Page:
Dance As Empowerment: The Dance Enthusiast Talks Artists Financial Health

Dance As Empowerment: The Dance Enthusiast Talks  Artists Financial Health

Published on January 12, 2015

An Interview with Money Guru and Artist David Maurice Sharp

Do you have issues with money?

I do.

I may have dedicated my life to dance and the movement arts but, in spite of that, somewhere along the way a small part of me bought into the idea that Dance is not a "real" profession and that, as an "Artist," financial security will be forever out of my reach. While I may know very little about financial health, one thing I do know: As long as you believe something is impossible, it is.

Well then, time to get over it and put that part of life in order. New Year's resolutions and all that! But… How, exactly? In spite of all good intentions and that gust of New Year optimism, I draw a blank here.

Enter (stage left) -- the Money Hero!

David Maurice Sharp

Last October, Money Magazine awarded David Maurice Sharp with this spiffy, spandex-sounding award for the work he is doing educating artists about financial investments. Oxymoron? According to Sharp, not at all. He makes it sound feasible and even simple -- simple enough that I've already started shifting my thinking and my habits. (Thank you David!)

According to the search team at Money Magazine, Sharp is the only candidate they found doing this type of work. Most financial investors and planners are not interested in working with artists because there isn't enough money in it for them. But Sharp is operating here as a teacher, giving us the framework and information we need to manage our money ourselves. He helps us understand the incremental steps needed, and how to think about our finances.

A modern dancer, actor and "movement designer,” Sharp has been working on Wall Street since the late 80s in various capacities for his "night job" (most recently as a specialist in restructurings involving publicly traded securities). He has been teaching workshops for performers and artists since 2008 and began The Thriving Artists Investment Club in 1998 (which topped out at a 40% return for many originating members, by the way!!). His book, The Thriving Artist, comes out February 19th.

Sharp's big concern in writing a book like this was making the technical information (stocks, bonds, insurance, etc.) readable. Real life stories and relevant anecdotes are interspersed (with his ever present, down-to-earth humor), so that we can make sense of it all without our eyes glazing over. “Just because we may be bored by financial terminology or numbers does not mean that we cannot understand them.”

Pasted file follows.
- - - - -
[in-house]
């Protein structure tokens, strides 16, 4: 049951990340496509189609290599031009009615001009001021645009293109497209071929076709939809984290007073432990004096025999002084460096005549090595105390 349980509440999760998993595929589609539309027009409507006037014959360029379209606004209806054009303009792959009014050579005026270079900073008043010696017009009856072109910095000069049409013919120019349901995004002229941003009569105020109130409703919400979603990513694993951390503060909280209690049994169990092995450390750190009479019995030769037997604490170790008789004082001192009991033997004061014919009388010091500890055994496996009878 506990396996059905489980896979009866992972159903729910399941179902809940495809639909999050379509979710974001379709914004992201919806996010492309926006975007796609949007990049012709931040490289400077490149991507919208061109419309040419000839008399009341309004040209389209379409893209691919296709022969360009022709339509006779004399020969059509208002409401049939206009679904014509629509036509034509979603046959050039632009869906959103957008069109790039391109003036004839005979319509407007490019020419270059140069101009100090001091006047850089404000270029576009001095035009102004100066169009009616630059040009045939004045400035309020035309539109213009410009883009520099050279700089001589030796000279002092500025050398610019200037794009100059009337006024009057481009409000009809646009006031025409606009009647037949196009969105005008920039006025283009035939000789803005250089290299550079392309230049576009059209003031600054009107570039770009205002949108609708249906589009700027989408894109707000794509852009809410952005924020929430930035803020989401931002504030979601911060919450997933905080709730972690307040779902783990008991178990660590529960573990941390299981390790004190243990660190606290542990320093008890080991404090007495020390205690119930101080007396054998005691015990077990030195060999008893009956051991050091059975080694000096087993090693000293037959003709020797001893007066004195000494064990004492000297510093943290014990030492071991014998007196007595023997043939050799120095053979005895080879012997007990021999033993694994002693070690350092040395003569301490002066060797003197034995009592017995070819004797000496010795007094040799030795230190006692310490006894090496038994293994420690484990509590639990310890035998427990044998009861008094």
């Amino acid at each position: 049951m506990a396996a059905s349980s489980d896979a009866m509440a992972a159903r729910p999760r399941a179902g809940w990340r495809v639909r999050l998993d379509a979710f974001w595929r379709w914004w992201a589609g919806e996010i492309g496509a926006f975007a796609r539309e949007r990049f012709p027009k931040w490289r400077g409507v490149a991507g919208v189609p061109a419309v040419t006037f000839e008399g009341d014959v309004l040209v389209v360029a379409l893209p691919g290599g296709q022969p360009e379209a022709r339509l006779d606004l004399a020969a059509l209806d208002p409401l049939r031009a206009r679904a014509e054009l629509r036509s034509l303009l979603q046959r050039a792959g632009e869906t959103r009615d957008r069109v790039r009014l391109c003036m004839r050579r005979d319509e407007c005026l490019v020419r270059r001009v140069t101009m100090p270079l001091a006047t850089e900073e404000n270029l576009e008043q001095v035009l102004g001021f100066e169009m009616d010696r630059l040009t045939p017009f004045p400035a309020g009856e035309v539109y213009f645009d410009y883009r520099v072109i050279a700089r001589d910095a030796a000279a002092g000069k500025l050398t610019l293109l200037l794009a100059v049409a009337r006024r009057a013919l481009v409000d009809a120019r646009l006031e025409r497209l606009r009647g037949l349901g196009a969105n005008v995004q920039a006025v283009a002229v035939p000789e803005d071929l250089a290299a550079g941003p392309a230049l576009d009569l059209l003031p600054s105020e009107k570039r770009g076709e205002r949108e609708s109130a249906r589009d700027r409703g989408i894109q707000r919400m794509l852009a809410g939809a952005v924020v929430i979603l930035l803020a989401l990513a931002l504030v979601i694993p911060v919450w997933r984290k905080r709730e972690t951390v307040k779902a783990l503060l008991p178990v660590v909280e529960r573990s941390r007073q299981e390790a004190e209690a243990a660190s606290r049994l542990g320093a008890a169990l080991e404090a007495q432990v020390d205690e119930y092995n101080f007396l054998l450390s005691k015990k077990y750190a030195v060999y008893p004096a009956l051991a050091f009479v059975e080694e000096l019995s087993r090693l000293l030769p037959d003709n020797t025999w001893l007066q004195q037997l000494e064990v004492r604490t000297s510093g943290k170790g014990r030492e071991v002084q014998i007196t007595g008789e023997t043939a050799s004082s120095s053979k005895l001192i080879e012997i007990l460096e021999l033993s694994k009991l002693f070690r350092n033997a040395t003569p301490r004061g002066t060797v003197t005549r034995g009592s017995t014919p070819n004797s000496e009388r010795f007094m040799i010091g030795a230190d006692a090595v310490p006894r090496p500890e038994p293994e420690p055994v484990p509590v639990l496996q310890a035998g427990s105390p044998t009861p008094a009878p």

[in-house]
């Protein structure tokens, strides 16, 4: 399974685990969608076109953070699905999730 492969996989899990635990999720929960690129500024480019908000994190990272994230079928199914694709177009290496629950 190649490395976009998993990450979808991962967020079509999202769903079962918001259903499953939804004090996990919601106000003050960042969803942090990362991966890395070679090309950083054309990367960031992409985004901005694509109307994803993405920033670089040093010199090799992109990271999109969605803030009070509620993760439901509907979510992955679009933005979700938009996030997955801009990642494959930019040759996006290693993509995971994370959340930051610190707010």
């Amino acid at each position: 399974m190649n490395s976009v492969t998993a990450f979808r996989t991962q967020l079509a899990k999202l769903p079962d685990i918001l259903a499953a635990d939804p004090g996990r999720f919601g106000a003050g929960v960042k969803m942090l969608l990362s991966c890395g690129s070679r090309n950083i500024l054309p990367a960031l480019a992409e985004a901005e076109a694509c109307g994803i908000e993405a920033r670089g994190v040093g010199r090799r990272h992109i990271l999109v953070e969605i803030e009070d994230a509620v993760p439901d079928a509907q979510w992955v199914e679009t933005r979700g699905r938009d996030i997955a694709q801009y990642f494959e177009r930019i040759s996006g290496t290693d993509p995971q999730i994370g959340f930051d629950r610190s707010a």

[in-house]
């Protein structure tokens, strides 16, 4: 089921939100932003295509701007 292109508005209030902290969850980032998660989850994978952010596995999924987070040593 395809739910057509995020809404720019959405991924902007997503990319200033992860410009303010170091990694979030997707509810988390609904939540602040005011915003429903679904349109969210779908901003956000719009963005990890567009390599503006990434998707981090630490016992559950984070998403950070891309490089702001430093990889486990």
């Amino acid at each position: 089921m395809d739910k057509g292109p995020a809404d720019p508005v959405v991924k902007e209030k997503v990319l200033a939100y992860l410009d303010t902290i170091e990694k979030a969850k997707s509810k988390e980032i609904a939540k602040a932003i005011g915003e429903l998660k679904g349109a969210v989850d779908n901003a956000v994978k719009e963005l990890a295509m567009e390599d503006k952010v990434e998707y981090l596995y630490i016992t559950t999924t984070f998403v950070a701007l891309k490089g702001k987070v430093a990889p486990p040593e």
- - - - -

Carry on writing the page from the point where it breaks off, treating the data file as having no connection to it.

“Just because we may be bored by financial terminology or numbers does not mean that we cannot understand them.”

I asked him if the adage, "You teach best what you most need to learn," is true for him in this case. His response: Absolutely. In the early days of his career, he says he never saved anything and just wanted to spend when he did earn. He lived with a “feast or famine” mentality and was scared to invest. But that is all turned around now, and his firsthand experience only helps him to help us better now!




1. Know how much you need each month to survive (your monthly budget or "Nut" he calls it). Be realistic.

2. Save regularly -- even $5 a month if that is all you can do--just get started and keep at it. Develop the habit of saving.

3. Put your earnings into a savings account and pay yourself a monthly "paycheck" from there that will cover your "Nut". Keep the rest in savings for when things are tight again.

4. Invest your savings, bit by bit, keeping an eye on the long-term picture, like "creating a mosaic out of small tiles." (If this scares you or you have no idea how or where to begin, read the book. There are options for all types of temperaments, including the seriously risk averse.)

5. Every quarter, draw up a list of your assets and liabilities (what you own and what you owe). Seeing your assets grow and your liabilities diminish over time is great motivation!


1. "I am not smart enough."

Sharp says that the worst mistake we make is thinking that this is information we can't understand. We can!

2. "I am too poor."

The second worst mistake is thinking we'll never have enough money to invest so this doesn't apply to us. It does! There are plenty of ways to begin investing with even limited amounts of cash.

3. "It is only worth it if I can get a 15-20% return."

"If something seems too good to be true, it probably is," he says. Don't chase after high returns. Build a solid portfolio, with some safe, low-return investments for security.

4. "My friend says this investment is a sure bet."

Take the tip, but do the research and be sure you understand what the investment is all about for yourself.

5. "No worries. I'm set. I'm going to marry a millionaire."

Don't be dependent on someone else for your financial stability. Self-reliance means your relationships have a better chance of staying healthy.

6. "The Universe will provide."

Great! But don't let all that abundance wash over you and pour straight down the drain. “Being sensible with your money during flush years will definitely help make the lean years less painful.”

7. "I am just waiting until I land that Broadway show/that commercial/win the lottery, etc."

Forget this sort of "windfall mentality." Your finances are a long-term project. Saving and investing need to become routine, "like doing tendus or vocal scales."

8. "Eating is overrated."

Anorexia is not a viable financial plan!

9. "I was thinking of robbing a bank."

Good luck!

10. "Artists have to suffer for their art."

Artists’ suffering is never a problem, Sharp says. There is no reason it has to be financial.



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